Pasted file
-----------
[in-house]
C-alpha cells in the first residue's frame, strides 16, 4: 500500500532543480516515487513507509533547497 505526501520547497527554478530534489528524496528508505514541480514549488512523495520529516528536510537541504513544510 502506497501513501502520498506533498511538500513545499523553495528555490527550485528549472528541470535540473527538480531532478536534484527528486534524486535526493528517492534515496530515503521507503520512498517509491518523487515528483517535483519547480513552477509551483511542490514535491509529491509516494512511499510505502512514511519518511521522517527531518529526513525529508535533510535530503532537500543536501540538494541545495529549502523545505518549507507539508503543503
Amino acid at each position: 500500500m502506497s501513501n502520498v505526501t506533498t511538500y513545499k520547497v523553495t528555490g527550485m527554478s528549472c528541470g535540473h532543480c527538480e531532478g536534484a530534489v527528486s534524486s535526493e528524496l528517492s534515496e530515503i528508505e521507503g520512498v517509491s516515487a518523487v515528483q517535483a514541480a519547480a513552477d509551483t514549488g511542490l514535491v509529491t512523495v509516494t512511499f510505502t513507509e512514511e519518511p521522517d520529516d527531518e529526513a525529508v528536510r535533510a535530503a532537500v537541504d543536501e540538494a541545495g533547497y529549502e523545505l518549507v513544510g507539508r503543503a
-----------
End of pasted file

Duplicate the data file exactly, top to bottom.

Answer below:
[in-house]
C-alpha cells in the first residue's frame, strides 16, 4: 500500500532543480516515487513507509533547497 505526501520547497527554478530534489528524496528508505514541480514549488512523495520529516528536510537541504513544510 502506497501513501502520498506533498511538500513545499523553495528555490527550485528549472528541470535540473527538480531532478536534484527528486534524486535526493528517492534515496530515503521507503520512498517509491518523487515528483517535483519547480513552477509551483511542490514535491509529491509516494512511499510505502512514511519518511521522517527531518529526513525529508535533510535530503532537500543536501540538494541545495529549502523545505518549507507539508503543503
Amino acid at each position: 500500500m502506497s501513501n502520498v505526501t506533498t511538500y513545499k520547497v523553495t528555490g527550485m527554478s528549472c528541470g535540473h532543480c527538480e531532478g536534484a530534489v527528486s534524486s535526493e528524496l528517492s534515496e530515503i528508505e521507503g520512498v517509491s516515487a518523487v515528483q517535483a514541480a519547480a513552477d509551483t514549488g511542490l514535491v509529491t512523495v509516494t512511499f510505502t513507509e512514511e519518511p521522517d520529516d527531518e529526513a525529508v528536510r535533510a535530503a532537500v537541504d543536501e540538494a541545495g533547497y529549502e523545505l518549507v513544510g507539508r503543503a